This curtain should slow the sunlight and algae growth.
2.) Put in your support bench and cover all inside surfaces with the landscape fabric – much like a fabric cup. This should make it easy to pick up the soil as a package (no digging in the fall) and may keep most of the roots out of the water.
3.) Do NOT drill a hole for the feeder tube but cut an upside down U just below the bench level – best on the side facing away from the sun to slow algae and evaporation. This stiff flap stays closed until top up time.
Random tip: drill the ends of the cut so the cut doesn’t turn into a travelling crack as the plastic gets more brittle.
I plan to use a flexible hose (that’s stored away from the sun) to top up the water. I will probably have rain water in a large bucket and use a simple syphon to move the water.
Also: the second cup-like wrapping of landscape cloth will come in handy shortly… I forgot to drill holes in the bench for drainage into the water section. Heh, oops.
I’m an avid fan of dollar stores, and with good reason: the ones in my area ROCK.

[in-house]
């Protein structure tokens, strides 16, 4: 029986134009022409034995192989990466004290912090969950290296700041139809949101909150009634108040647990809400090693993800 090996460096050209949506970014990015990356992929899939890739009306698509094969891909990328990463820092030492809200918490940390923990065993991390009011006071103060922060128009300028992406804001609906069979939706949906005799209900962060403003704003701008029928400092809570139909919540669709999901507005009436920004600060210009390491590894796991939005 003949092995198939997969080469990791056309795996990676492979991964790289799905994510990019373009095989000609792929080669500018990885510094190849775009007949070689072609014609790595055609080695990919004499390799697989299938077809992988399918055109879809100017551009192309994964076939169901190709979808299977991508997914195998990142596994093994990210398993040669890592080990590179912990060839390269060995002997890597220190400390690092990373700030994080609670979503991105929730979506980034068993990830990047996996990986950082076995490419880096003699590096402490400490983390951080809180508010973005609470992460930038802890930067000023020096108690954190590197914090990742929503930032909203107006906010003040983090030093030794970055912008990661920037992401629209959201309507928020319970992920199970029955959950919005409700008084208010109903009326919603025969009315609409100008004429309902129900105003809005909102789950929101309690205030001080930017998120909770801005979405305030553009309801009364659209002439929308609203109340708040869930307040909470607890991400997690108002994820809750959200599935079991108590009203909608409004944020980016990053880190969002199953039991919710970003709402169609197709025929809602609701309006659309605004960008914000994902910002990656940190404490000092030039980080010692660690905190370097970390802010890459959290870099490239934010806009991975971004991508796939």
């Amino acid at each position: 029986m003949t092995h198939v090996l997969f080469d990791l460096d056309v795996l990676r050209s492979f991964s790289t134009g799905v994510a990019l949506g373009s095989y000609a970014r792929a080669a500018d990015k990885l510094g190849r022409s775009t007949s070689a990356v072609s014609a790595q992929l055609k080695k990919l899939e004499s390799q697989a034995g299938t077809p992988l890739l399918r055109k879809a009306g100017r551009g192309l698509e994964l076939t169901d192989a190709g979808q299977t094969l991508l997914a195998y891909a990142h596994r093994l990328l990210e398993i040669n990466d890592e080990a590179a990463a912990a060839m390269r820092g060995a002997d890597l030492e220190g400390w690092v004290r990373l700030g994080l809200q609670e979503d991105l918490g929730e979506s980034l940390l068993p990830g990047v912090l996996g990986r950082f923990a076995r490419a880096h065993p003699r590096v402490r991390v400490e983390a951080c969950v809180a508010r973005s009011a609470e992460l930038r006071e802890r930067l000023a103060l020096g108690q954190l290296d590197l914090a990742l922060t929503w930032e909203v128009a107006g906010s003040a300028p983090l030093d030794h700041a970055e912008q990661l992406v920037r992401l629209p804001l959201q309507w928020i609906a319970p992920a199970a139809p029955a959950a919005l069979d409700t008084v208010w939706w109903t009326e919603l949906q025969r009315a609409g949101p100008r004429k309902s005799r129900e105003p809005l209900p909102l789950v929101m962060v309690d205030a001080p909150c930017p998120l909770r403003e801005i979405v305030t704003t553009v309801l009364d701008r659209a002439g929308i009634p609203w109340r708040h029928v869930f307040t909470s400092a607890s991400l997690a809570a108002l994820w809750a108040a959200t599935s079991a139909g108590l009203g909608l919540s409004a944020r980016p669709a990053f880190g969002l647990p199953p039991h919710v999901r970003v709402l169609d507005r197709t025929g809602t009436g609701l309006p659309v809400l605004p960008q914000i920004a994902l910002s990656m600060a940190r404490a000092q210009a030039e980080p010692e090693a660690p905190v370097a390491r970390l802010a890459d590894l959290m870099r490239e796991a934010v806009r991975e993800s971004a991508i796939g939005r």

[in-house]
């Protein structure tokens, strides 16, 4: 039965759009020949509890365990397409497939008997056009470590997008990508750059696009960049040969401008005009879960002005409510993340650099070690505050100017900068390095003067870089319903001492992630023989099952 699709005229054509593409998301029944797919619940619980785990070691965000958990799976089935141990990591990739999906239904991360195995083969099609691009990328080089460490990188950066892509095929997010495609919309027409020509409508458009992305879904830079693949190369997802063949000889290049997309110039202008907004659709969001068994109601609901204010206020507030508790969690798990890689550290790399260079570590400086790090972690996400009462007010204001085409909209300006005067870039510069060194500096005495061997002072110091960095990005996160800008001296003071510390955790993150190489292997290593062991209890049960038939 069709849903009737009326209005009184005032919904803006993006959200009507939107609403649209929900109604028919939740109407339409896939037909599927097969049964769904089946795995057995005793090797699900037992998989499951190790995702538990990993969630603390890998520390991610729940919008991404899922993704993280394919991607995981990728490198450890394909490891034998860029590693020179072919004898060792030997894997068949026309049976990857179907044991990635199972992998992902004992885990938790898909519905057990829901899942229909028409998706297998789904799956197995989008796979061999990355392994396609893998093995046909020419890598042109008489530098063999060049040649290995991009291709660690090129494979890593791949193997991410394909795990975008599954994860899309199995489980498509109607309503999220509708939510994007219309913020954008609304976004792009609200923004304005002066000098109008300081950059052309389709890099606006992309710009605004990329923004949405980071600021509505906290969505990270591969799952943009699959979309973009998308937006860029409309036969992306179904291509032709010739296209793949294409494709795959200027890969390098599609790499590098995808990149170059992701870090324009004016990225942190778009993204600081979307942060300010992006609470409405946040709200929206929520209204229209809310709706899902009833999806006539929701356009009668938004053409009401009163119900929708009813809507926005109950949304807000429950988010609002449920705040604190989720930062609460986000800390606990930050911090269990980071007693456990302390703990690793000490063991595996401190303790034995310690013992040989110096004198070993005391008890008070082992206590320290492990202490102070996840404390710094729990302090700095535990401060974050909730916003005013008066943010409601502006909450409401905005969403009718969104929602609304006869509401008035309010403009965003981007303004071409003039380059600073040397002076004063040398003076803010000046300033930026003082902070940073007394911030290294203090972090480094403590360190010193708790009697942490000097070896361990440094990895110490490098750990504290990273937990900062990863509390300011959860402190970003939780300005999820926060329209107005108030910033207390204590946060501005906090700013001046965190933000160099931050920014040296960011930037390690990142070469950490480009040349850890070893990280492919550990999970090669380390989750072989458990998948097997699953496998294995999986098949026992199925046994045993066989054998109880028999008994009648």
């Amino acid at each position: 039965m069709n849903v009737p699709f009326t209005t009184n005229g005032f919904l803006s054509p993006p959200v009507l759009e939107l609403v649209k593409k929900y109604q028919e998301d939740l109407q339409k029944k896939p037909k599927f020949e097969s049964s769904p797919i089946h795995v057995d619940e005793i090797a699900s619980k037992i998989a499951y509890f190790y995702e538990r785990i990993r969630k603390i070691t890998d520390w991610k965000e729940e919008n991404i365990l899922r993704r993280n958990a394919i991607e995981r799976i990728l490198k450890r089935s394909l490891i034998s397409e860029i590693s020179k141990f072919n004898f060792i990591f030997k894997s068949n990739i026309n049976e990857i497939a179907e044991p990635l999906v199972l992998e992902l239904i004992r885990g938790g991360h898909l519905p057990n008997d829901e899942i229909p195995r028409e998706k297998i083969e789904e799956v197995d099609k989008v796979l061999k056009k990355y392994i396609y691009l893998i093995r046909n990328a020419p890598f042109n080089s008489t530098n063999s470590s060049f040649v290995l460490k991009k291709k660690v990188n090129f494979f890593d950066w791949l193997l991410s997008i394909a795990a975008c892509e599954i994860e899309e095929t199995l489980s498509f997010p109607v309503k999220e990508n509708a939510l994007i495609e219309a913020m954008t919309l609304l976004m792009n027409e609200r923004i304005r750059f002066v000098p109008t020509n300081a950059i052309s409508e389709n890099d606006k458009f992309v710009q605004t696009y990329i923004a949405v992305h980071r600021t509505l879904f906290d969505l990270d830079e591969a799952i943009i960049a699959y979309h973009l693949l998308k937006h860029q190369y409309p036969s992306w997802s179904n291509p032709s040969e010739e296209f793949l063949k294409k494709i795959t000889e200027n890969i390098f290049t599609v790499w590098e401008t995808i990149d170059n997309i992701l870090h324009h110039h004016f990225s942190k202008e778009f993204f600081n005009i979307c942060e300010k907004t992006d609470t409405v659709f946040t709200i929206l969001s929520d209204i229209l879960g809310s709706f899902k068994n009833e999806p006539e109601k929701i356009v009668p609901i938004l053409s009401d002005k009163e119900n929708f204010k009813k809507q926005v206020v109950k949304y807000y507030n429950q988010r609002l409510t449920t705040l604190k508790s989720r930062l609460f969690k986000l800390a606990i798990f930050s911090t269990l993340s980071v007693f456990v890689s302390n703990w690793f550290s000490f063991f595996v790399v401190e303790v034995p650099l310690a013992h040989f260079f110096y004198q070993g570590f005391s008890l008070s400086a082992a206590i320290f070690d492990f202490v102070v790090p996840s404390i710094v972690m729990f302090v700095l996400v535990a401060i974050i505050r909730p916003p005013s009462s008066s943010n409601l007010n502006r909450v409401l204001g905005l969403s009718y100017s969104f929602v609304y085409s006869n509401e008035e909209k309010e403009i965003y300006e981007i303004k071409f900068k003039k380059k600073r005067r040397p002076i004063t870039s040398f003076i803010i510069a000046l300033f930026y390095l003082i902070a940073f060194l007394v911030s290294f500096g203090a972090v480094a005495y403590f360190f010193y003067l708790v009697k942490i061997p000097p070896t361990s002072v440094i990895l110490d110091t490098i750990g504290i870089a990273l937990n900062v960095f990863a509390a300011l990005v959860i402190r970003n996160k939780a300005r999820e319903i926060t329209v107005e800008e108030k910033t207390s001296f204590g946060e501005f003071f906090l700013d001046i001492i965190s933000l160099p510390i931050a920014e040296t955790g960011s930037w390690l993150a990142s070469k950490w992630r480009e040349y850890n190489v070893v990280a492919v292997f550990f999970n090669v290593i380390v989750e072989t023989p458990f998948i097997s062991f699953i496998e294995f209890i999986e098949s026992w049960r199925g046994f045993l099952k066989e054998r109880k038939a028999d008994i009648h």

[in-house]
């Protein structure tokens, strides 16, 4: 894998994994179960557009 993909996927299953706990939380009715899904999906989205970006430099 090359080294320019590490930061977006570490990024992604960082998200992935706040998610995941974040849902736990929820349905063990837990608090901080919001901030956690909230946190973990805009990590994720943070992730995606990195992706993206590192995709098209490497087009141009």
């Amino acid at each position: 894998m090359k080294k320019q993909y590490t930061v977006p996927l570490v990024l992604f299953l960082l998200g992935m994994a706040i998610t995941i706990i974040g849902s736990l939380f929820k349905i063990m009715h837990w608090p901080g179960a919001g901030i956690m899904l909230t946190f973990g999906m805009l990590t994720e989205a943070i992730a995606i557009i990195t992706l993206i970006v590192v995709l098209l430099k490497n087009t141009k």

Here are some of my plans for uber-cheap gardening:
1 Plastic window box (these come in 1/4 round, square or long. I prefer the long ones – they disappear fast, though.)
1 nylon scrub pad cut in 2 pieces (the ones that don’t include soap)
1 packet of nasturtium seeds
1 packet of lettuce seeds
1 packet of calendula seeds
1 kid’s watering can
1 sheet of emergency blanket (the thin reflective kind. cut into smaller pieces – this is to reflect the sun back onto the plants)
1 package of bamboo sticks (the long ones – to support climbing plants OR to hold the reflective blanket)
And if I wanted to I could buy the soil in the dollar store too, but it’s cheaper in big bags.
Take the window box, flip it over and gently carve the recessed O’s out for drainage.
Flip it back to right side up and place the halved scrub pad over the holes; this acts as a filter to keep the soil in.
Fill with your choice of soil